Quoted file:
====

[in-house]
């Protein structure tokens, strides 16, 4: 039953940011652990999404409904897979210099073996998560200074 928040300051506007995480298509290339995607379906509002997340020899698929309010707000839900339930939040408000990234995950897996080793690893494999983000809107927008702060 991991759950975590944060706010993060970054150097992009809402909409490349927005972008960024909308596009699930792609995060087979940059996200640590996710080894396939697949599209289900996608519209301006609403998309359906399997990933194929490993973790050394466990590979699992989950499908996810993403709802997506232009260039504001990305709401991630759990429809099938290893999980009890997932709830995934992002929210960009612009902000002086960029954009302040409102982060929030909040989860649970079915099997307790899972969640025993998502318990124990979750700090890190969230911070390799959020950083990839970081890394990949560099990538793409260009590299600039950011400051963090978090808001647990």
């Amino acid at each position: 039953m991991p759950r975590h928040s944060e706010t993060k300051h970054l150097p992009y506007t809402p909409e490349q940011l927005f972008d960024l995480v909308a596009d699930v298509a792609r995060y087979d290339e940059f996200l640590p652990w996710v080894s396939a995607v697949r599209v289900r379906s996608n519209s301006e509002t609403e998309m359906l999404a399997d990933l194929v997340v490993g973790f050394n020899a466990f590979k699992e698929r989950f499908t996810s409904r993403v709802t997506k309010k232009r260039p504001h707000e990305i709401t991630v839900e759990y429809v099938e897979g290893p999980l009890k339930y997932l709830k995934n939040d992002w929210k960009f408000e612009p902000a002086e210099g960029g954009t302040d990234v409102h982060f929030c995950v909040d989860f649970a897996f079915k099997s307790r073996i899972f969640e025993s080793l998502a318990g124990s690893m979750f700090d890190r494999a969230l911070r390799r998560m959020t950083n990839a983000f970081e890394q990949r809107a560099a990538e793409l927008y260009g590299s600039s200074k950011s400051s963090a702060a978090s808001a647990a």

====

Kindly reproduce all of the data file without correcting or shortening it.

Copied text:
[in-house]
């Protein structure tokens, strides 16, 4: 039953940011652990999404409904897979210099073996998560200074 928040300051506007995480298509290339995607379906509002997340020899698929309010707000839900339930939040408000990234995950897996080793690893494999983000809107927008702060 991991759950975590944060706010993060970054150097992009809402909409490349927005972008960024909308596009699930792609995060087979940059996200640590996710080894396939697949599209289900996608519209301006609403998309359906399997990933194929490993973790050394466990590979699992989950499908996810993403709802997506232009260039504001990305709401991630759990429809099938290893999980009890997932709830995934992002929210960009612009902000002086960029954009302040409102982060929030909040989860649970079915099997307790899972969640025993998502318990124990979750700090890190969230911070390799959020950083990839970081890394990949560099990538793409260009590299600039950011400051963090978090808001647990």
């Amino acid at each position: 039953m991991p759950r975590h928040s944060e706010t993060k300051h970054l150097p992009y506007t809402p909409e490349q940011l927005f972008d960024l995480v909308a596009d699930v298509a792609r995060y087979d290339e940059f996200l640590p652990w996710v080894s396939a995607v697949r599209v289900r379906s996608n519209s301006e509002t609403e998309m359906l999404a399997d990933l194929v997340v490993g973790f050394n020899a466990f590979k699992e698929r989950f499908t996810s409904r993403v709802t997506k309010k232009r260039p504001h707000e990305i709401t991630v839900e759990y429809v099938e897979g290893p999980l009890k339930y997932l709830k995934n939040d992002w929210k960009f408000e612009p902000a002086e210099g960029g954009t302040d990234v409102h982060f929030c995950v909040d989860f649970a897996f079915k099997s307790r073996i899972f969640e025993s080793l998502a318990g124990s690893m979750f700090d890190r494999a969230l911070r390799r998560m959020t950083n990839a983000f970081e890394q990949r809107a560099a990538e793409l927008y260009g590299s600039s200074k950011s400051s963090a702060a978090s808001a647990a």